Whitman Declares Victory

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Whitman Notches Another Term

By Kathleen Hayden/AllPolitics

NEWARK, N.J. (AllPolitics, Nov. 4) -- New Jersey's Republican Gov. Christie Whitman successfully fought back a tough challenge from Democrat Jim McGreevey to win a second term.

The fiercely competitive Garden State race went down to the wire, with the race too close to call until all the ballots were in. Throughout the night, Whitman's camp suffered a scare as a one-point lead repeatedly swapped between their candidate and the Democratic challenger.


Just after midnight, McGreevey appeared unannounced before his supporters to concede the race to Whitman. Congratulating "our governor" on her re-election, the Democrat repeated many of his campaign themes.

"I know in my heart that the hard-working middle class families of this state need a governor, need a legislature to address the nuts-and-bolts issues. New Jersey has the highest auto insurance rates in the nation. And frankly, we all need to do better, Democrats and Republicans," McGreevey said.

Calling New Jersey "a tough state," Whitman soon afterwards claimed her victory. "When people stopped and thought, in spite of all they were hearing from all the other candidates and all the other groups out there that were saying not terribly nice things about me ... they looked at where this state was, and they looked at where this state was going and they said they want this Republican team to continue to move New Jersey forward."

Both candidates mounted frantic last-minute pushes to win over the uncommitted. Whitman embarked on a 97-stop, 10-day bus tour while McGreevey continued his grueling fight late into Monday night and again early Election Day.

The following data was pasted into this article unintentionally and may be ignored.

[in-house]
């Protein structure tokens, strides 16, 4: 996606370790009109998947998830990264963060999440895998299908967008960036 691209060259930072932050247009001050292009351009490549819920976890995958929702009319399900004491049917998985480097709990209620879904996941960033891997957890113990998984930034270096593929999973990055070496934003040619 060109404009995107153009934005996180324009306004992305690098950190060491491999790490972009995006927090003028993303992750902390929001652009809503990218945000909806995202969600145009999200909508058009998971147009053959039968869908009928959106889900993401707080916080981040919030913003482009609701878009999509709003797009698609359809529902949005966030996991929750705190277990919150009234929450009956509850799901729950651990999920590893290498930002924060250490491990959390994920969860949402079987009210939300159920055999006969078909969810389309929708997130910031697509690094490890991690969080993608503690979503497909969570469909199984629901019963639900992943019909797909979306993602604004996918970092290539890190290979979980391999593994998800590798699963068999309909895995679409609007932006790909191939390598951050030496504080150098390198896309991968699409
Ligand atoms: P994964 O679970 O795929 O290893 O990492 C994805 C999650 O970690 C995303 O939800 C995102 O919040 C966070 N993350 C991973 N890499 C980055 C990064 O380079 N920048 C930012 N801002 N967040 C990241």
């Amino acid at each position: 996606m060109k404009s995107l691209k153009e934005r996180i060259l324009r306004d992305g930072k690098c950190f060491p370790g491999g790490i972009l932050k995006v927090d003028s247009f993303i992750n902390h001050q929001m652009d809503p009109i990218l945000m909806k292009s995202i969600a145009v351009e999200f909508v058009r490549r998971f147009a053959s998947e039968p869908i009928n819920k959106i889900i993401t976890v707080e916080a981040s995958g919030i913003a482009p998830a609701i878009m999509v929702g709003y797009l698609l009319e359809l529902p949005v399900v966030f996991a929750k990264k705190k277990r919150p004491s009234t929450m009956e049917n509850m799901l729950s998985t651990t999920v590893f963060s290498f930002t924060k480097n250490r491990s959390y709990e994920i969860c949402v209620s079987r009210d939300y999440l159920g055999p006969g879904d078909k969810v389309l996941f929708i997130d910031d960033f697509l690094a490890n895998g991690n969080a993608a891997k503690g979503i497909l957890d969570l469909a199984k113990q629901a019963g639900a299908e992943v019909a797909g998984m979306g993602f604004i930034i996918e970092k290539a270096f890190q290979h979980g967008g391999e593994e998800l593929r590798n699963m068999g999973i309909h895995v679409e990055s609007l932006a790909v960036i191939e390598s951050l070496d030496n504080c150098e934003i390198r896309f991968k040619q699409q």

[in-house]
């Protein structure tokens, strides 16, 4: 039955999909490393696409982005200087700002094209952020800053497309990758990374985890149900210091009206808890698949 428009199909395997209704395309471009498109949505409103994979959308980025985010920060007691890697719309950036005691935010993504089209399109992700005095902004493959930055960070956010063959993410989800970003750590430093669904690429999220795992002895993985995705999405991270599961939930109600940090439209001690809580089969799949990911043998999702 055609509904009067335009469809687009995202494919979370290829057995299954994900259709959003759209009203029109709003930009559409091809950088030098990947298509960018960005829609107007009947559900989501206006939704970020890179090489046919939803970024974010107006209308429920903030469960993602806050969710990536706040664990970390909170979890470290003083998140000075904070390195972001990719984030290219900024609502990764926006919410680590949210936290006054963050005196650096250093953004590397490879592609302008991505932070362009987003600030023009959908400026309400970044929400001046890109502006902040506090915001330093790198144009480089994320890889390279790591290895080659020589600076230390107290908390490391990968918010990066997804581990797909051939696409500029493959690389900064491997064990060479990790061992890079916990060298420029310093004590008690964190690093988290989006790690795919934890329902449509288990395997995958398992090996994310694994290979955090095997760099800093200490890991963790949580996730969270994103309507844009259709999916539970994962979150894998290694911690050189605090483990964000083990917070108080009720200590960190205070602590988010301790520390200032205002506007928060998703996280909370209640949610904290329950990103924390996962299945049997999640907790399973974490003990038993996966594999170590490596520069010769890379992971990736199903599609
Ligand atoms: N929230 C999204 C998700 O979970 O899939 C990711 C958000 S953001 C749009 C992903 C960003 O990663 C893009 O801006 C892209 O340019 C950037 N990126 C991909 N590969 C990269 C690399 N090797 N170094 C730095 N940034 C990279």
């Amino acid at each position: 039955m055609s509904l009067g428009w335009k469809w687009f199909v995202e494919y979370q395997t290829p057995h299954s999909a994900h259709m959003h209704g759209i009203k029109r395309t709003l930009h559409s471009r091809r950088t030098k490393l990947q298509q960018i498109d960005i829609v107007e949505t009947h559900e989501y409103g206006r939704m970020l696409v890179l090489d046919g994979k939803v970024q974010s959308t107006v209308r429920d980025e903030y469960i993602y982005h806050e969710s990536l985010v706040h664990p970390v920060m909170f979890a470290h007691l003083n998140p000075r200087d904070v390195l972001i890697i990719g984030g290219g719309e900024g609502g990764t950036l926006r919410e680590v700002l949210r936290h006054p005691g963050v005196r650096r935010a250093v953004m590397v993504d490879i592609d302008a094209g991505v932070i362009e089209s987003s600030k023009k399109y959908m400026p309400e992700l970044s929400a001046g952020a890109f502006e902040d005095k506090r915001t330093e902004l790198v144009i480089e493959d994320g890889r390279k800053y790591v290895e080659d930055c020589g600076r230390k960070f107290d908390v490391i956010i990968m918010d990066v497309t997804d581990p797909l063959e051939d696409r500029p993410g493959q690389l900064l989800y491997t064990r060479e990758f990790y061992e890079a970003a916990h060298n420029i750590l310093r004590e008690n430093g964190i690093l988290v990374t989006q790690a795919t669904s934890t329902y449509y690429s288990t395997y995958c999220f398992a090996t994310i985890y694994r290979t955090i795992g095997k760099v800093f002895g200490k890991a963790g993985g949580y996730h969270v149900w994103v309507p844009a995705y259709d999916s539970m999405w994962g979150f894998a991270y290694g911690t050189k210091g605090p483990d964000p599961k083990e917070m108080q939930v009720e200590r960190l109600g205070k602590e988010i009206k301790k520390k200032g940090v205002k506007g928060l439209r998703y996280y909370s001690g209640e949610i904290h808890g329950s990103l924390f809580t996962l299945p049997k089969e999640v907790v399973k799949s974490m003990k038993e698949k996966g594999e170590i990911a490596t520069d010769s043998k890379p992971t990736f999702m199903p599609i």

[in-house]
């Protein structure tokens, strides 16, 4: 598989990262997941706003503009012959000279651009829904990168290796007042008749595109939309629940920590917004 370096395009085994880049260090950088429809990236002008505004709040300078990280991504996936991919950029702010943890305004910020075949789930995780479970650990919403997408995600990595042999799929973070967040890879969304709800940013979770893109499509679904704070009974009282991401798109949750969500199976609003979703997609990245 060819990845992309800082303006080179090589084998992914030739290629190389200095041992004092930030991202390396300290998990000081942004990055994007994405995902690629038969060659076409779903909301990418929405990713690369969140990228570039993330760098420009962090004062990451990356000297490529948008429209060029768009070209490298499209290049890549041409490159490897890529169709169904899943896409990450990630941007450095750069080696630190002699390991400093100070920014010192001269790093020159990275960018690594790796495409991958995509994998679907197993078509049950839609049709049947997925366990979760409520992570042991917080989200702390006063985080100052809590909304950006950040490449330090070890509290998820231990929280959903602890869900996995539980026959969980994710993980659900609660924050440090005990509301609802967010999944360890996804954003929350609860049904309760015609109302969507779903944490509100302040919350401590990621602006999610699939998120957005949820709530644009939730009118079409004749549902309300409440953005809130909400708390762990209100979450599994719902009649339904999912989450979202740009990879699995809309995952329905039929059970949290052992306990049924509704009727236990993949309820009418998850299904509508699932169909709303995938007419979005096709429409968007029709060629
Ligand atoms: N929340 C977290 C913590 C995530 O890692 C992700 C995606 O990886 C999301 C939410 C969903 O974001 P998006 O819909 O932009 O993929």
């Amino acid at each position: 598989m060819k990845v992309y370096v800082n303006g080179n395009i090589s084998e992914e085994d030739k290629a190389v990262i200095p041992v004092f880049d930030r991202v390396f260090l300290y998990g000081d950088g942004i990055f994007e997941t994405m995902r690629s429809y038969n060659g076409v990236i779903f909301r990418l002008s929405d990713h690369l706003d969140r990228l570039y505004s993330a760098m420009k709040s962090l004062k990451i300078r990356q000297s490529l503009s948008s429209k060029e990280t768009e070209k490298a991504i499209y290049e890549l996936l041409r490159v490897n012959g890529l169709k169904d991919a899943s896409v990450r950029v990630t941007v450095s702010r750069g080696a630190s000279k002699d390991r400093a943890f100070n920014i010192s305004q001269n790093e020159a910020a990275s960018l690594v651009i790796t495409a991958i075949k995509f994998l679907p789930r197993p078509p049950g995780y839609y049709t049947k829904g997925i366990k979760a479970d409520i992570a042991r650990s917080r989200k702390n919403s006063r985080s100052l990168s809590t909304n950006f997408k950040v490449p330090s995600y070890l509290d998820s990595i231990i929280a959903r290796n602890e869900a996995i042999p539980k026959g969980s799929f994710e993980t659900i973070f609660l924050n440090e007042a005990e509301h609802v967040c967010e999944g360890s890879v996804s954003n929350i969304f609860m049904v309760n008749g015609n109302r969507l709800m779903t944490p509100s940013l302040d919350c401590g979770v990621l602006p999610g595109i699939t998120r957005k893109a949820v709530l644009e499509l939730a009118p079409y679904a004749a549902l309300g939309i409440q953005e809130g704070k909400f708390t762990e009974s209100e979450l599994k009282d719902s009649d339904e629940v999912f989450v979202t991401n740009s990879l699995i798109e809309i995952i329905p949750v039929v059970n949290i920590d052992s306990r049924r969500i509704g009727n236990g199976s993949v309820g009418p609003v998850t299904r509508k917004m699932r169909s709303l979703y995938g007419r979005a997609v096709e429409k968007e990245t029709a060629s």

Pre-election polls had warned that McGreevey was within striking distance of the Republican party star and some 18 percent of New Jersey voters were still undecided in the waning days of the campaign.

First elected in 1993, Whitman swept into office with a come-from-behind win against then-incumbent Democrat Jim Florio. Whitman, a moderate Republican, fast became one of the party's most high-profile women, appearing on GOP presidential nominee Bob Dole's short list of vice presidential choices in 1996.

During Whitman's four-year tenure, New Jersey has enjoyed growing economic prosperity, with unemployment hitting a seven-year low and welfare rolls cut 31 percent.


With those numbers to bolster her bid, Whitman's re-election was considered a cakewalk, and odds tipped further in her favor when McGreevey, a relative political unknown, emerged as her main challenger.

McGreevey, mayor of Woodbridge and a state senator, defeated two other Democrats in the June 3 primary to challenge Whitman.

A clear underdog, McGreevey attacked the incumbent where her record was weakest, hammering on key local issues, particularly the state's high auto insurance rates and property taxes. New Jersey leads the nation in average auto insurance premiums ($1,169) and average property taxes ($3,864).

His strategy made inroads with Garden State voters, and polls showed him narrowing the gap. Surveys taken right before the election showed the race too close to call.

In Other News:

Tuesday Nov. 4, 1997

Election '97:
Whitman Notches Another Term
Giuliani Wins With Ease
Gilmore Takes Virginia Governor's Race
GOP Wins Staten Island Congressional Seat
Analysis: A Strong Economy: An Incumbent's Best Friend
N.Y. and N.J. Exit Polls

Clinton Begins Congressional Consultation On Bosnia

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